Berkeley's homeless may have to scaled back under plan to curb accumulation
The Chronicle's OTIS R. TAYLOR JR: "Think about it: If you were suddenly forced to live on the streets for an extended period of time, what would you take with you to make homelessness bearable and less extreme?"
"You’d probably take plenty of shirts, pants, underwear, shoes, toiletries and personal keepsakes, of course. That’ll probably fit in a large suitcase. You can roll that around all day, no problem."
"But what are you going to sleep on or in? Is a blanket more necessary for survival than a winter coat? Well, it gets cold at night in the winter, so you’ll probably need both."
Latino motorists describe anger at being stopped on I-5 by sheriff's unit seeking drugs
LA Times's BEN POSTON/ANDREA CASTILLO/JOEL RUBIN: "Roni Salguero Casasola had heard from friends in Bakersfield that L.A. County sheriff’s deputies were pulling over Latino motorists on the 5 Freeway heading into Los Angeles. But even those warnings hadn’t prepared him for what happened next."
"As he and a friend drove toward a Glendale car dealership, Salguero said, a sheriff’s deputy pulled them over on the 5 Freeway and asked if they were carrying drugs. The deputy, he said, handcuffed them, placed them in the back seat of a sheriff’s SUV and thoroughly searched their vehicle before releasing them after finding nothing."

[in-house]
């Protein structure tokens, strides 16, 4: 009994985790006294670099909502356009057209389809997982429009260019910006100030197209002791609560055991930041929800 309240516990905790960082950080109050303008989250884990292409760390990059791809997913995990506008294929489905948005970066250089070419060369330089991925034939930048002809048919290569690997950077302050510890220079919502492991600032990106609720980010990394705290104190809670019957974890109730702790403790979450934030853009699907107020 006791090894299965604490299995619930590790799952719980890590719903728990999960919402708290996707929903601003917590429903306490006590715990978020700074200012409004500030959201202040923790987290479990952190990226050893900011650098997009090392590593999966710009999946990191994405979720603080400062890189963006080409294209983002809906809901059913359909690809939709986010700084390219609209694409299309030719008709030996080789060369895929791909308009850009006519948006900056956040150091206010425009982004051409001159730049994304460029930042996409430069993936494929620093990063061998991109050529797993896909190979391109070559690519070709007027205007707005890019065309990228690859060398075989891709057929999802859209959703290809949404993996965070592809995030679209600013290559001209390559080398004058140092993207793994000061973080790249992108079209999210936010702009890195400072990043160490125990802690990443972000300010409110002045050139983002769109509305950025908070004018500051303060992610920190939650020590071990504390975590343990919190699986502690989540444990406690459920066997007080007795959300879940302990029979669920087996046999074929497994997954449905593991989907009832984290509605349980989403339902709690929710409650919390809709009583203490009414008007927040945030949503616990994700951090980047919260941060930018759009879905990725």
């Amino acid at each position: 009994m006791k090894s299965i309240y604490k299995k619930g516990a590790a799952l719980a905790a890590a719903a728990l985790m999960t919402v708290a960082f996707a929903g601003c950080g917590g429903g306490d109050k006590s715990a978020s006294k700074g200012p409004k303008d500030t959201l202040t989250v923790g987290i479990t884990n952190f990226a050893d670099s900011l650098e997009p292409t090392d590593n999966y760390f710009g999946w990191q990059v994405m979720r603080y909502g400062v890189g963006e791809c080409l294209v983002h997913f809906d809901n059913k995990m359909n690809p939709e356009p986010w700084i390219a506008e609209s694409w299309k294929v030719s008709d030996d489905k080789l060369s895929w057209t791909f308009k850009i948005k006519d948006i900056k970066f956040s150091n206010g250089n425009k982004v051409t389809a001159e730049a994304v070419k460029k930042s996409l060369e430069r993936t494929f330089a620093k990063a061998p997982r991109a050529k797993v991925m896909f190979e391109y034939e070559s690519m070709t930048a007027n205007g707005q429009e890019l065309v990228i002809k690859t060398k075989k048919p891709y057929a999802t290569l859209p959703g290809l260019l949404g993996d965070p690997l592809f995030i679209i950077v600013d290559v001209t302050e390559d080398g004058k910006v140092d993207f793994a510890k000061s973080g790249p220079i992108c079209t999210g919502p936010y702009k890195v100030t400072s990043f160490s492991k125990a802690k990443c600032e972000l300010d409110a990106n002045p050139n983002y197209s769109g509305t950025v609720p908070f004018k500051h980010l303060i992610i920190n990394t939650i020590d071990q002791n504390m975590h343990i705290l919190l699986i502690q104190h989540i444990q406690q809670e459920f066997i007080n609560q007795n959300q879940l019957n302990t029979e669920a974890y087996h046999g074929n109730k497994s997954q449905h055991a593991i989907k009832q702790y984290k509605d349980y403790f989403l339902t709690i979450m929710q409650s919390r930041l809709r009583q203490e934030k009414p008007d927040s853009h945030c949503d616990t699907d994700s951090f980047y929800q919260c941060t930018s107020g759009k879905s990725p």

#MeToo movement spurs #HimToo backlash: 'People don't want to believe'
The Chronicle's NANETTE ASIMOV: "Even as a Bay Area professor’s accusation against a U.S. Supreme Court candidate invigorated the movement against sexual abuse, it intensified a backlash that casts men as the real victims of #MeToo — a reaction that traces its recent roots to college campuses and has found a vocal backer in the nation’s leader."
"President Trump not only mocked Christine Blasey Ford for her testimony that Justice Brett Kavanaugh sexually assaulted her when they were teens, but the president — who himself faces allegations of sexual misconduct from more than a dozen women — sought to redefine the era as “a very scary time for young men in America.” His son, Donald Trump Jr., said he’s more worriedabout his three sons than his two daughters."
"The reaction against women who report being harassed or assaulted gained a hashtag of its own, #HimToo; was cheered by many in Trump’s base; and won support from like-minded lawmakers like Republican Rep. Kevin Cramer of North Dakota, who called #MeToo a “movement toward victimization.” Even before she testified Sept. 27, Ford received death threats and had to move out of her Palo Alto home."
Screened at US border, Canadians who are honest about cannabis use could be banned from America
LA Times's KURTIS LEE: "Bill Powers flipped through the sworn statement he gave to the U.S. Department of Homeland Security, the printed pages taking him back to that August afternoon — back to the border checkpoint into Washington state where agents asked if he had ever smoked marijuana."
LA TImes's MARK Z BARABAK: "When the Great Recession hit, it walloped Nevada like no other state, claiming Corry Castaneda among its many victims."